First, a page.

This blog post is part of my ongoing “60 Books in 60 Days” encounter with the Penguin Great Ideas series. From mid-December to mid-February, I will read one book in the series each night and post a blog entry about it the next morning. For more on this beautifully designed series, visit Penguin’s page about the books.
The Inner Life
by Thomas Ã Kempis (1380-1471)
“Avoid public gatherings as much as possible, for the discussion of worldly affairs becomes a great hindrance, even though it be with the best of intentions, for we are easily corrupted and ensnared by vanity.”
Three essays that provide guidance on how to live a God-friendly life, including call and response between a hypothetical Christ and a hypothetical Disciple. It’s also something of a how-to guide, as in “how to avoid temptation,” or perhaps more accurately, a methodical “reminder guide” of what’s important to a Christian.
At the beginning of The Inner Life, Kempis writes, “A humble countryman who serves God is more pleasing to Him than a conceited intellectual who knows the course of the stars, but neglects his own soul.” Assuming that “countryman” doesn’t mean “country gentleman” but instead “goatherd” or “feudal farmer,” I found this interesting from a class perspective. The audience for Kempis’ thoughts had to be the educated upper classes, or perhaps a merchant class (or just priests?), unless these three essays were read aloud to the uneducated. The conceited intellectual would thus be the one reading, the one being asked to envision a somewhat idealized “countryman” who put his own book learnin’ to shame through simple piety.
But in my mind’s eye, I see that “countryman” happily farting, spitting, and cursing while smacking the butts of goats ahead with a stick. Dirty in the same clothes from the day before. About to go home and just as happily have a quick one with the wife or the neighbor’s wife. All the while no doubt oppressed by a landed baron or even, perhaps, the church itself. Now, I might have just as much of a caricature of a “countryman” at this time as the humble man of God, but it is a good deal less abstract. Just probably not what Kempis had in mind.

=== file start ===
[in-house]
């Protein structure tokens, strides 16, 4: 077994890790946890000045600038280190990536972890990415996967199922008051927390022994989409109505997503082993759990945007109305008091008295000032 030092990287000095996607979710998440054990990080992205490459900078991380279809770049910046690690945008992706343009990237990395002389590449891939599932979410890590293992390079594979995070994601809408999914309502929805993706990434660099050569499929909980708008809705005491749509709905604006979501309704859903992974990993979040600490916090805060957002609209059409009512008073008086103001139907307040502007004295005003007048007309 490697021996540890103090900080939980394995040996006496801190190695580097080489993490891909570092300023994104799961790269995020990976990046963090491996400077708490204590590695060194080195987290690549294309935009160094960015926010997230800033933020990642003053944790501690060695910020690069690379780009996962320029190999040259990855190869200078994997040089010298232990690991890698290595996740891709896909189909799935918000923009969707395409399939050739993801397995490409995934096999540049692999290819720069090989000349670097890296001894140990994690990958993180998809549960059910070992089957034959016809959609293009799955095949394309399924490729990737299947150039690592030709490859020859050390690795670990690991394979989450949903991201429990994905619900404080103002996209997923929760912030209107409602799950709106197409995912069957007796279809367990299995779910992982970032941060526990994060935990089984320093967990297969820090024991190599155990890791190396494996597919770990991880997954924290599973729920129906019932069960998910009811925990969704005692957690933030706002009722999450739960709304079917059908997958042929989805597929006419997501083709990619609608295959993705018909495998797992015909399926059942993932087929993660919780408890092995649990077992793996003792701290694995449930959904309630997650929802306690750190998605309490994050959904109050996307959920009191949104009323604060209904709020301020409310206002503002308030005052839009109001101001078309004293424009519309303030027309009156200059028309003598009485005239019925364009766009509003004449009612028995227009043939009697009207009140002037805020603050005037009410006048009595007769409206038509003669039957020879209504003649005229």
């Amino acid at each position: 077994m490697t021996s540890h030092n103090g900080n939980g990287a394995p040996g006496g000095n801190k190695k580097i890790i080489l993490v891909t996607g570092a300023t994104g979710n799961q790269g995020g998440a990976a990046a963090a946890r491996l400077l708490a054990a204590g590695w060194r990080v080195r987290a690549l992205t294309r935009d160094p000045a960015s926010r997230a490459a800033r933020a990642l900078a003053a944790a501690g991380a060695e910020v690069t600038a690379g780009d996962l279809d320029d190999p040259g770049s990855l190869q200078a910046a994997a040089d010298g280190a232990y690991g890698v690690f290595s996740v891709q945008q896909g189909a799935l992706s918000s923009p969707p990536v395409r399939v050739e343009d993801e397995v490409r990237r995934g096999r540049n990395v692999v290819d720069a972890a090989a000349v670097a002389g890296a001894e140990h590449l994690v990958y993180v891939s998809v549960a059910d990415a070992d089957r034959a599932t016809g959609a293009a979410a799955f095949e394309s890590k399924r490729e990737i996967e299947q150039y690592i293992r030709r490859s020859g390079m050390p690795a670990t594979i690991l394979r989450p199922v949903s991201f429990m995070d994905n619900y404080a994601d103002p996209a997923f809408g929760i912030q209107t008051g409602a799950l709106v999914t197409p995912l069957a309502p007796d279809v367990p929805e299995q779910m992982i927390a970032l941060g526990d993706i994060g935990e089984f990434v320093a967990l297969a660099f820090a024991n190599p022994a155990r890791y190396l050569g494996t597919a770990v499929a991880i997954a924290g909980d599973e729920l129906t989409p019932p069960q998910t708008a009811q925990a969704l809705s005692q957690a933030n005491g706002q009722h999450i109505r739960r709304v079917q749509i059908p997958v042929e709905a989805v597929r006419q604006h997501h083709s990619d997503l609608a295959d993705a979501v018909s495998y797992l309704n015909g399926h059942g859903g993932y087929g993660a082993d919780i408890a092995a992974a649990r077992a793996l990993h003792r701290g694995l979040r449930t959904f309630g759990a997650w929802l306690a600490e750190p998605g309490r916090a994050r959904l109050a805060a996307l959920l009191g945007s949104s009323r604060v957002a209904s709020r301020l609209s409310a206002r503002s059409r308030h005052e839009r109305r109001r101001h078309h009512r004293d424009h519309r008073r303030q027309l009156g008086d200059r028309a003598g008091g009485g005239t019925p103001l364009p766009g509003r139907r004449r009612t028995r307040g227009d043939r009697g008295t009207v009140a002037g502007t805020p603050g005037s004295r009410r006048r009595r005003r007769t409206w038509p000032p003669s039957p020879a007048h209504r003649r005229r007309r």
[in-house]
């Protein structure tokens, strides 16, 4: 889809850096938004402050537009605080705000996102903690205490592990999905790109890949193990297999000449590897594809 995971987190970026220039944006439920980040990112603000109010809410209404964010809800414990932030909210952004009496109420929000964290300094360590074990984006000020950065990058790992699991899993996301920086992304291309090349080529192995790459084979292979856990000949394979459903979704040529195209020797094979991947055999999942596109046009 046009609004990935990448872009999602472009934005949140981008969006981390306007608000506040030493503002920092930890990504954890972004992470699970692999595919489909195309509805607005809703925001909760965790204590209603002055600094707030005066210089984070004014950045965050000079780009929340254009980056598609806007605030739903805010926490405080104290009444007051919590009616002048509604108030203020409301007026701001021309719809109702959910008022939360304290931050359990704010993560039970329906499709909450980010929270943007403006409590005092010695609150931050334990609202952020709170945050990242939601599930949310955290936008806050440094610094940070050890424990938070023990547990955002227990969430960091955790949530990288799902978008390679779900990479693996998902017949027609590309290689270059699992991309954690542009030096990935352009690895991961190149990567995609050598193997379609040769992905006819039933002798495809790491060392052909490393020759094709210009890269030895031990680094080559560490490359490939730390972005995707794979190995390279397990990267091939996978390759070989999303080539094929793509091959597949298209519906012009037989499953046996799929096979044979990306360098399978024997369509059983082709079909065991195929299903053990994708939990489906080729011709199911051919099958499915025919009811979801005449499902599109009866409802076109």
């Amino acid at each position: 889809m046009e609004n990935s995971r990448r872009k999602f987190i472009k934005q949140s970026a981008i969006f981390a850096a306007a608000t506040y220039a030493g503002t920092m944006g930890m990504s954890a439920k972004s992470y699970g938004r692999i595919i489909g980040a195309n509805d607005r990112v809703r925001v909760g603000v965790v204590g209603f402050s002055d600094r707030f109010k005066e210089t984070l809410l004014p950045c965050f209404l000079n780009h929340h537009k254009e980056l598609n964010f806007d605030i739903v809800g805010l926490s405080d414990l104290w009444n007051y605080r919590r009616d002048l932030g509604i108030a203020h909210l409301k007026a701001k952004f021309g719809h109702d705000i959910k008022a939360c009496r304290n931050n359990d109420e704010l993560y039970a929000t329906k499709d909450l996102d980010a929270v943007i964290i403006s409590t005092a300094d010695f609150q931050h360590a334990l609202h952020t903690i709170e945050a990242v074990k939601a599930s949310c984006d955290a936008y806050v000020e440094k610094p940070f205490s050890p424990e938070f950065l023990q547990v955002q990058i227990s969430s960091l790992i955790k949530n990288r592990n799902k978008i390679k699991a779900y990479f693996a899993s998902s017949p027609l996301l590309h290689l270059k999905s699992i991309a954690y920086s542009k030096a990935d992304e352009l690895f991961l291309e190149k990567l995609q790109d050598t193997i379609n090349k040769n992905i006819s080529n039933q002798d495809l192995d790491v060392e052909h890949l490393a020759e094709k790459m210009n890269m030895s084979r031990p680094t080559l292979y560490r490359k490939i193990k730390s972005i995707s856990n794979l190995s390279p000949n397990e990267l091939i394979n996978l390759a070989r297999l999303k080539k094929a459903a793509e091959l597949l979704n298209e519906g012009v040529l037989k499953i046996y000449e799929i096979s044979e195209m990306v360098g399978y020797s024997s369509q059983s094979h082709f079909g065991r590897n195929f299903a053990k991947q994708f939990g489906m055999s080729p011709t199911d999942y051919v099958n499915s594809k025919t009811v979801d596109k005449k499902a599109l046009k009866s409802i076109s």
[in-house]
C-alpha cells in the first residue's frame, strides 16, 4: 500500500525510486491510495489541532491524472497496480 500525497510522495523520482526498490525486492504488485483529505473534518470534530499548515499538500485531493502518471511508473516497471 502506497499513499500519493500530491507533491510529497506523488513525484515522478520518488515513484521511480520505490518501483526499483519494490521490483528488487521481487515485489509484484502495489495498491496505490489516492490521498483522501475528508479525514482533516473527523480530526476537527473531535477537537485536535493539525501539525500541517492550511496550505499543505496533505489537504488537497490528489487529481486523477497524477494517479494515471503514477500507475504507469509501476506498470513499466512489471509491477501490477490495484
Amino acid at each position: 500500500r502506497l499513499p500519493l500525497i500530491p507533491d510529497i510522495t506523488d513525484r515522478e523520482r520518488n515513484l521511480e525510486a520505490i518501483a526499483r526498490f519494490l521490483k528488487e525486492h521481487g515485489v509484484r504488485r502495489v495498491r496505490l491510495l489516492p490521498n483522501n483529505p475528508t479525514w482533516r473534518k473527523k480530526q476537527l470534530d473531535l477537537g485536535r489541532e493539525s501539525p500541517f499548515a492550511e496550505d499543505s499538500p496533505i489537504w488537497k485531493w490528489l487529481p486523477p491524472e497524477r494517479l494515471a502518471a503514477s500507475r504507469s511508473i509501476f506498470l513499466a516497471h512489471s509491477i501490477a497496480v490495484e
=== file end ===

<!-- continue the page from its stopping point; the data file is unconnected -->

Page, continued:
Still, it’s easy to see such a “countryman” attending church, worshipping Christ, and even taking comfort from Kempis’ pronouncements, wherever or however encountered. Kempis preaches humility, peacefulness, patience, and many other admirable character traits–always wedded to and given sense by a belief in God. This insistent rhetorical device of linking morality and religion creates the kind of repetition that, in the mind of the believer, provides continual reaffirmation of faith. From an outside reader’s perspective, however, it gums up the works, pads the actual content, sometimes as annoying as talking to a man who is wearing three or four collared shirts at the same time. “Please take at least one of them off so you don’t look so puffy. It offends my eye.”
Indeed, as an argument for the God-filled life, Kempis repeats the saying “The eye is not satisfied with seeing, nor the ear filled with hearing.” Yet very few of us consistently see or hear what is around us, Seneca might argue. So how can we know that there is not more to each, intrinsically, perhaps even spiritual in the detail?
The most interesting section, “On the Contrary Workings of Nature and Grace,” describes the opposition between the two–in essence sets up black-and-white characteristics for the one and the other. For example, “Nature loves to enjoy rare and beautiful things, and hates the cheap and clumsy.” Such pronouncements are comforting and horrifying at the same time. They make things simple, easy to understand. But they also promise no reconciliation, only constant war–literal and figurative.
Marcus Aurelius and Seneca appear to have believed in deities from my prior reading, but in their teachings the sense of dogma is relieved by a clear-eyed view of the practical–and an understanding that the world itself is not something from which we should turn away. There is none of that here.
Ritual and commonsense advice, no doubt of great comfort to many Christians.
Question for Readers
Kempis offers reflections on humility and spirituality. What book on this subject has been most comforting or useful to you?
Next up, Niccolo Machiavelli’s The Prince…